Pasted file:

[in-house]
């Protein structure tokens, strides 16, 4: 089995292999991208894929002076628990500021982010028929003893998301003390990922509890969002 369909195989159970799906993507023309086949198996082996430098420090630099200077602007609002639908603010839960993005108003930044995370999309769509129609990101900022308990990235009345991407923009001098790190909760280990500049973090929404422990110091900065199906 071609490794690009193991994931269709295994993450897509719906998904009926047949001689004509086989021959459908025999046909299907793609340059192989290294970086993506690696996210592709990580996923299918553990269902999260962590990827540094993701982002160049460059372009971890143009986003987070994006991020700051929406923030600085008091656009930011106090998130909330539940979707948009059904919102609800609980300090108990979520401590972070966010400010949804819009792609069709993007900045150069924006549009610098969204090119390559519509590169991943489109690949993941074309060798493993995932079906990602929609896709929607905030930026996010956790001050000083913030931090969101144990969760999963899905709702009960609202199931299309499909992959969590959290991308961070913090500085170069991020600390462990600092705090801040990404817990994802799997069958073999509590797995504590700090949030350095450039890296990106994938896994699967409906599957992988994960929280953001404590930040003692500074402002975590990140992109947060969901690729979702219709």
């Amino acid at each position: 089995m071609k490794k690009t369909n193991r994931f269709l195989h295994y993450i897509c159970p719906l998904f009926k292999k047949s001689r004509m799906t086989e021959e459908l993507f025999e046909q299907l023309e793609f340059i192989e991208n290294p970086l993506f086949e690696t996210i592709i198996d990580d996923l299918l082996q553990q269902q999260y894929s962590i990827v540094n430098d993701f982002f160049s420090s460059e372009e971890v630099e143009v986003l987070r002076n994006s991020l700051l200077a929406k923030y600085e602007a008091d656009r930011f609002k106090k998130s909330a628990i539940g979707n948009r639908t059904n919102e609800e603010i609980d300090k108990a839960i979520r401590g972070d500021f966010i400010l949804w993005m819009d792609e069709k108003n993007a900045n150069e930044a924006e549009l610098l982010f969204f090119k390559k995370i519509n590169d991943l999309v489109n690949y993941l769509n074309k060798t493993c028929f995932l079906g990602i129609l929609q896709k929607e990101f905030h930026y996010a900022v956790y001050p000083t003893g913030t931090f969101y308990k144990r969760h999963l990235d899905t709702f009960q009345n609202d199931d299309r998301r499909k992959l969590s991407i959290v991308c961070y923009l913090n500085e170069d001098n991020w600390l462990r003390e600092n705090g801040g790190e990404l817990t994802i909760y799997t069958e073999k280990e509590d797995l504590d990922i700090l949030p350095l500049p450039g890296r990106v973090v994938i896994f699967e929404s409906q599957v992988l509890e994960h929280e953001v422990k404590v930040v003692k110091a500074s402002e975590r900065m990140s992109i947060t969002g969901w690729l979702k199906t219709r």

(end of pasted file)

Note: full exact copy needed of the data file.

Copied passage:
[in-house]
């Protein structure tokens, strides 16, 4: 089995292999991208894929002076628990500021982010028929003893998301003390990922509890969002 369909195989159970799906993507023309086949198996082996430098420090630099200077602007609002639908603010839960993005108003930044995370999309769509129609990101900022308990990235009345991407923009001098790190909760280990500049973090929404422990110091900065199906 071609490794690009193991994931269709295994993450897509719906998904009926047949001689004509086989021959459908025999046909299907793609340059192989290294970086993506690696996210592709990580996923299918553990269902999260962590990827540094993701982002160049460059372009971890143009986003987070994006991020700051929406923030600085008091656009930011106090998130909330539940979707948009059904919102609800609980300090108990979520401590972070966010400010949804819009792609069709993007900045150069924006549009610098969204090119390559519509590169991943489109690949993941074309060798493993995932079906990602929609896709929607905030930026996010956790001050000083913030931090969101144990969760999963899905709702009960609202199931299309499909992959969590959290991308961070913090500085170069991020600390462990600092705090801040990404817990994802799997069958073999509590797995504590700090949030350095450039890296990106994938896994699967409906599957992988994960929280953001404590930040003692500074402002975590990140992109947060969901690729979702219709």
């Amino acid at each position: 089995m071609k490794k690009t369909n193991r994931f269709l195989h295994y993450i897509c159970p719906l998904f009926k292999k047949s001689r004509m799906t086989e021959e459908l993507f025999e046909q299907l023309e793609f340059i192989e991208n290294p970086l993506f086949e690696t996210i592709i198996d990580d996923l299918l082996q553990q269902q999260y894929s962590i990827v540094n430098d993701f982002f160049s420090s460059e372009e971890v630099e143009v986003l987070r002076n994006s991020l700051l200077a929406k923030y600085e602007a008091d656009r930011f609002k106090k998130s909330a628990i539940g979707n948009r639908t059904n919102e609800e603010i609980d300090k108990a839960i979520r401590g972070d500021f966010i400010l949804w993005m819009d792609e069709k108003n993007a900045n150069e930044a924006e549009l610098l982010f969204f090119k390559k995370i519509n590169d991943l999309v489109n690949y993941l769509n074309k060798t493993c028929f995932l079906g990602i129609l929609q896709k929607e990101f905030h930026y996010a900022v956790y001050p000083t003893g913030t931090f969101y308990k144990r969760h999963l990235d899905t709702f009960q009345n609202d199931d299309r998301r499909k992959l969590s991407i959290v991308c961070y923009l913090n500085e170069d001098n991020w600390l462990r003390e600092n705090g801040g790190e990404l817990t994802i909760y799997t069958e073999k280990e509590d797995l504590d990922i700090l949030p350095l500049p450039g890296r990106v973090v994938i896994f699967e929404s409906q599957v992988l509890e994960h929280e953001v422990k404590v930040v003692k110091a500074s402002e975590r900065m990140s992109i947060t969002g969901w690729l979702k199906t219709r």